Mia waited. Her eyes focused on the exact spot where the jar should be. She anticipated, hoped, held her breath, waiting, waiting. She wished for a star. She yearned for a rising star. A star of her own. But why would anything happen? It was merely a dull beetle.

Out of the darkness a soft light appeared before her. It grew slowly brighter, slowly brighter, filling the room. The light intensified, enveloped her, blazed and shimmered, lifted her into a dazzling universe of infinite stars.

The alarm clock jolted her from the dream.

Sunlight streamed through the bedroom window. Mia sat up and looked at the jar on the nightstand. The beetle was dead.

Mia stared at the dead thing.

Somehow she stopped her flood of tears when she finally joined Cynthia for breakfast. Mother as usual was drunk and said nothing. The two young sisters headed out into the glaring daylight and trapped themselves in the school bus.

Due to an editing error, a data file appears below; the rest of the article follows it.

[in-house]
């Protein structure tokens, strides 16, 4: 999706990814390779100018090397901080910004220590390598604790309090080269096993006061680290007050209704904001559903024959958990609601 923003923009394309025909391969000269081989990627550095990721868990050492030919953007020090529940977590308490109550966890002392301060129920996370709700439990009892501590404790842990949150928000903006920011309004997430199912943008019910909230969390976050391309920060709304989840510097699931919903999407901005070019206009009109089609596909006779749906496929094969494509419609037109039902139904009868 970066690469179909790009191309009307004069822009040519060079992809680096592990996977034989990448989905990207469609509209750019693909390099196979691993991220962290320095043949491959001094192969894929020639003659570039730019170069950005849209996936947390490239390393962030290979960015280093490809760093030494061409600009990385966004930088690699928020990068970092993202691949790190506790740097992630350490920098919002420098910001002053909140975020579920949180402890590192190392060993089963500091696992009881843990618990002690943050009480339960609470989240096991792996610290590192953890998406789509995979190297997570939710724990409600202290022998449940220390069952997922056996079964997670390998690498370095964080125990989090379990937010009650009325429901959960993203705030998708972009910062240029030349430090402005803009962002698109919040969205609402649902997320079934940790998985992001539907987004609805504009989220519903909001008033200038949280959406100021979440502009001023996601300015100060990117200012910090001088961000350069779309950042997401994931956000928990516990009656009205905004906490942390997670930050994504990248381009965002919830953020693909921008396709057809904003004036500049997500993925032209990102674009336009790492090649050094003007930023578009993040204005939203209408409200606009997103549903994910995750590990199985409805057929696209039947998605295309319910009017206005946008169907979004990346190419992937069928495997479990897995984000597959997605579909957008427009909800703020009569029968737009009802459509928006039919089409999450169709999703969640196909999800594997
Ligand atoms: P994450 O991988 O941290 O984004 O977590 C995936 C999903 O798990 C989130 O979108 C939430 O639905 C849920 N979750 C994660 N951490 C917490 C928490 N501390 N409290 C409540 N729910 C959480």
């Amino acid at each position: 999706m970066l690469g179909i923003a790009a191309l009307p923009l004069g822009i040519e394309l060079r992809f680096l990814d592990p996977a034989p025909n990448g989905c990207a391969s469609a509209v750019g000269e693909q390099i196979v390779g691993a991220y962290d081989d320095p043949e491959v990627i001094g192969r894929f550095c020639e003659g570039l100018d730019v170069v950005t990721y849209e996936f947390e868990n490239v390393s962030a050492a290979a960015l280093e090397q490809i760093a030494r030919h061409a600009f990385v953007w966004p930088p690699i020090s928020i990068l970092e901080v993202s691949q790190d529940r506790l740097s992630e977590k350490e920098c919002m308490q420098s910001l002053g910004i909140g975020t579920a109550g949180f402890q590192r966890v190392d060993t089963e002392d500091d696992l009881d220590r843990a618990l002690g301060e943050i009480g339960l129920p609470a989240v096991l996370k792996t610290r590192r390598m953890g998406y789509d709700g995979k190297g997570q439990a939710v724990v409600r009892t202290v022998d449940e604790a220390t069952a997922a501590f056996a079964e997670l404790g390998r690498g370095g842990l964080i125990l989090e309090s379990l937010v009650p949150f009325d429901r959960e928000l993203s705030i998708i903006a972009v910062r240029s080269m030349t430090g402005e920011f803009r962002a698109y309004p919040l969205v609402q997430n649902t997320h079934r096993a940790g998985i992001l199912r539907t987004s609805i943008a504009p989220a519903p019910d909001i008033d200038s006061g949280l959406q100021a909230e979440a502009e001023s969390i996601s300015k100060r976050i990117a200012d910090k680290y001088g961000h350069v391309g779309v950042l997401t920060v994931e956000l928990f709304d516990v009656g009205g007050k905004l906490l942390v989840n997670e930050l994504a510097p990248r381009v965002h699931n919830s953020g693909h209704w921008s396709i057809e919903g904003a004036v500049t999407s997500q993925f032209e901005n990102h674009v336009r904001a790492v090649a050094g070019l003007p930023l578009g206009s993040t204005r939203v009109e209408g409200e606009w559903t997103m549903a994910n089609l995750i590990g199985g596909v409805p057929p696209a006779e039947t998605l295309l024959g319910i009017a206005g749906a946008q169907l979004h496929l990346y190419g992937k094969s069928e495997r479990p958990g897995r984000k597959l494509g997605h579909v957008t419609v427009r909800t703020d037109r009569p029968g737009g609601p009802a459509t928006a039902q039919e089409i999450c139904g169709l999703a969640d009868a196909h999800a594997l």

. . .

“I told you you’d kill it,” chided Cynthia.

The two sat motionless on their swing in the darkest of nights. A cold night with no moon and no firefly. They sat outside anyway. Alone in blackness was better than nothing.

“I told you,” insisted Cynthia, “but you wouldn’t listen. Why did you have to catch it? Why did you have to kill it? Now our one and only firefly is gone. There’s nothing left. You murdered it.”

“Stop it! Shut up!”

The two sat motionless on the swing, like twin dead planets in that cold, black night. They didn’t see the bright stars. They didn’t look up.

Cynthia broke the silence. “Now that the firefly is dead, what’s the point in sitting here? I’m starting to freeze. Let’s go back inside.”

“I don’t want to go inside,” protested Mia, thinking of their abusive mother.

“But there’s no longer any reason to be here.”

“I don’t care.”

The two sisters had nothing more to say. Each young girl had reached a dead end. Inside and outside, nothing was possible but the suffocating emptiness. There was no place left in the world for either to go.

Two hearts had died.

They sat like gravestones into the night.

A new moon night.

Suddenly, in the emptiness, a ghost light appeared. A light flitted in space before the two sisters.